There is a reason to whip egg whites to soft peaks and then fold them into the rest of the batter.  It changes everything.  Waffles have never tasted so good.  Baking soda and baking powder serve completely different purposes.  And butter.  We’ve talked about butter.  But if I can’t come up with a good reason, I will substitute half of the ingredients in a recipe.

For a few years, my mother and I would host Christmas parties and invite everyone we knew.  People would come from LA and from Portland, Oregon.  Her work colleagues and friends from graduate school and ex husband; my friends from pre-school play groups and high school and college.  The open floor-plan kitchen-living room of that small town house would be packed for hours, people standing in front of the door with glasses of wine, greeting the next guests, strangers to them.  And every year, we would make a croquembouche.

My mother and I acted like the croquembouche was the reason everyone was there. We would drink wine and make introductions while planning the perfect time for assembly.

Yet my mother is like me.  Or I am pushy and she lets me get away with it.  We never followed the recipe perfectly, and when, one year, we went through two whole batches of choux pastry and threw the resulting puffs away, we forgot to write it down, and were doomed to the same fate the following year.***

The first year, the sugar wouldn’t caramelize.  Winters in northern California are wet, an impossible climate for candied sugar.  The next year, we baked the choux a day ahead, leaving the kitchen less moist.  Once, we created a champagne custard for the filling, without a recipe.  I am at a loss as to how to recreate it.  One year, flustered and a little tipsy, and because I didn’t know why not, I added a little water to my hot syrup and was fascinated to watch it all turn back into granulated sugar.  Once, the sugar was perfect and I pulled it off the end of the spoon in long, golden strands to make a cloud of crunchy candy around the pile of pastries.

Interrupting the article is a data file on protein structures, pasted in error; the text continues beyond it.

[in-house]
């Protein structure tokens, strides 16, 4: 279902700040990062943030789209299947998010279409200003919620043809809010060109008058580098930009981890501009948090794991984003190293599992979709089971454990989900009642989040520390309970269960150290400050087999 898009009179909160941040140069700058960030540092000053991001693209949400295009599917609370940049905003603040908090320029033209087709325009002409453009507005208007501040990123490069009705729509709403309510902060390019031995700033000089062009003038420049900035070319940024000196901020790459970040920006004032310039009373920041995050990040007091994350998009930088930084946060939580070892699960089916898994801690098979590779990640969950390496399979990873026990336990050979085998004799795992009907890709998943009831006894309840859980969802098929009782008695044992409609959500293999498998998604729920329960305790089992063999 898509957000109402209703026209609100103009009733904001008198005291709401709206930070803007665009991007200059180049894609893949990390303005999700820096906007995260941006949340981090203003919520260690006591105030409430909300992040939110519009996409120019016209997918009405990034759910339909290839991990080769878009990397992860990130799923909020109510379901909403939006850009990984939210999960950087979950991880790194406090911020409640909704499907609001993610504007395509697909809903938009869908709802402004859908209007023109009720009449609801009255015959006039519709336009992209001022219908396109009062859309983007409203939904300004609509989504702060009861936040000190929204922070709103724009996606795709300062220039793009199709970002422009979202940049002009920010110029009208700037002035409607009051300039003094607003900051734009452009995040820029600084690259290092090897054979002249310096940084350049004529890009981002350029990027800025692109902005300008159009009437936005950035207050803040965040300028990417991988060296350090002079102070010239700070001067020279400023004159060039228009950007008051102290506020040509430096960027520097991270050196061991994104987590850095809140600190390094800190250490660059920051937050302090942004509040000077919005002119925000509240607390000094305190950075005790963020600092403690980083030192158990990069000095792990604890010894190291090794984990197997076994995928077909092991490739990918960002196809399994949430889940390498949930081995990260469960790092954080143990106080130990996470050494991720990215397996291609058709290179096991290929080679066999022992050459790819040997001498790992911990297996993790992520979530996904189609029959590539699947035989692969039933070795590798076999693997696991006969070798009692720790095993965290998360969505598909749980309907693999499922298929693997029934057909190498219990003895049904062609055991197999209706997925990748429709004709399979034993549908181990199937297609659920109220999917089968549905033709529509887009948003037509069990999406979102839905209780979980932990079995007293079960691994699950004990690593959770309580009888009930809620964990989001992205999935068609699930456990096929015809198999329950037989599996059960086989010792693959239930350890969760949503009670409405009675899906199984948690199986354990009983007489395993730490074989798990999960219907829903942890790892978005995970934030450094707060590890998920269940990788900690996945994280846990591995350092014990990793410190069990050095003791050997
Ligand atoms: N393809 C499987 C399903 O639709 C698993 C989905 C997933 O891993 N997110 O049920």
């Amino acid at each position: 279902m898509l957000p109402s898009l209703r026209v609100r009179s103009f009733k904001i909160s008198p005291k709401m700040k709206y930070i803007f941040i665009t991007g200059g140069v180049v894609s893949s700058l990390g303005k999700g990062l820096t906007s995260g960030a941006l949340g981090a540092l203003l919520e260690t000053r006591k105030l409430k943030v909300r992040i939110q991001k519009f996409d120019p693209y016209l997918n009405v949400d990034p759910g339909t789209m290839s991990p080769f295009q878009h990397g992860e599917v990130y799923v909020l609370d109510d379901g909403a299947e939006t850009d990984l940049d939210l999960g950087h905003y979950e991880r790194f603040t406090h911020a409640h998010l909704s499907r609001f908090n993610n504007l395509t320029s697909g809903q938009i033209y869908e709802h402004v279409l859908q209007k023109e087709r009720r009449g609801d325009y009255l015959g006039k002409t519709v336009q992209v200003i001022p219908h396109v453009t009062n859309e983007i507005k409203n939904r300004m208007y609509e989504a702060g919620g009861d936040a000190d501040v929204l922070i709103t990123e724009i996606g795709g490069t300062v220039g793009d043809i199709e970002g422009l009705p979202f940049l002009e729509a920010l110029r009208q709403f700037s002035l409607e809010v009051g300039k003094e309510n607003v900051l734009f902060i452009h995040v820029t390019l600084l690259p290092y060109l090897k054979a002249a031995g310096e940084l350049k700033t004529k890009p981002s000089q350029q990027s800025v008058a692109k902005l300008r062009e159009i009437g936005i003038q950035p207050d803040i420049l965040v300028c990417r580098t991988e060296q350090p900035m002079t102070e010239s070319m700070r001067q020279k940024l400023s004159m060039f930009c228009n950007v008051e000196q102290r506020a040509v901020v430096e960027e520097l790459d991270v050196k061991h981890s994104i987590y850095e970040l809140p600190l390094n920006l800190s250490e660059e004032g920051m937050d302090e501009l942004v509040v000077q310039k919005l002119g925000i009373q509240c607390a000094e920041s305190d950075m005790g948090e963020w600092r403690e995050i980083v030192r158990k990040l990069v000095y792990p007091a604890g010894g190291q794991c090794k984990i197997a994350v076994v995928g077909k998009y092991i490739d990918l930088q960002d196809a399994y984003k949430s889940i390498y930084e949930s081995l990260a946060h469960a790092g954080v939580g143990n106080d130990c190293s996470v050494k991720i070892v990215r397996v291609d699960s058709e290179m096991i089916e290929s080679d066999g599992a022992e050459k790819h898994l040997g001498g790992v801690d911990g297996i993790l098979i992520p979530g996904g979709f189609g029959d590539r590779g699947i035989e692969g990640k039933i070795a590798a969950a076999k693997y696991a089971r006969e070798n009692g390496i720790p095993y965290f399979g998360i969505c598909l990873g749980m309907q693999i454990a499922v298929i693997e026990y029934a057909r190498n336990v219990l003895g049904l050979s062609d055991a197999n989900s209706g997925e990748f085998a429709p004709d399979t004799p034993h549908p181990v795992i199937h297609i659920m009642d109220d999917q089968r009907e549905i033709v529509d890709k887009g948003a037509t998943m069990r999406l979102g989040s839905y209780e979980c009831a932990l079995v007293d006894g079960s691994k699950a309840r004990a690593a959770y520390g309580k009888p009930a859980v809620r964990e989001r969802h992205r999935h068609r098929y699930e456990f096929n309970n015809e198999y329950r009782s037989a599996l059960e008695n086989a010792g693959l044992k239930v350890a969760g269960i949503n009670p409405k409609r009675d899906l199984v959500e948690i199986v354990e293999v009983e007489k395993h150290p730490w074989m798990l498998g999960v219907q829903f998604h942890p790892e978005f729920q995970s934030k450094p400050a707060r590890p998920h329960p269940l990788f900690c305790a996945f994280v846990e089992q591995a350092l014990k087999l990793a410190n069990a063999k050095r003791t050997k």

Every year, I leave some of the pastries in the oven too long because I refuse to set a timer.  Every year I worry about the candy.  Every year I wonder how I can improve.

There is hubris at the heart of this, and also an incredible amount of self-doubt.  Holding both in hand, I am able to say, “I can do this better” at every stage.  When it is a recipe I have not yet tried and when it is a dish I have created and loved, I am not yet satisfied.


* I once learned from a television chef that whisking dry ingredients together is just as good as sifting.  I never sift.
** The recipe for the apple-stuffed challah is by Tori Avey, and I highly recommend it.  I also recommend using 1/2 cup tupelo honey, and 1/4 cup buckwheat honey.  Buckwheat honey looks like molasses and tastes almost as dark.  The butter substitution worked out fine.
*** I did eventually write it down.  The best recipe I’ve found for the choux pastry comes from Martha Stuart.  Her full recipe, however, uses pastry cream for the filling, and I prefer custard, because I’m decadent that way.  And because I can’t leave well enough alone.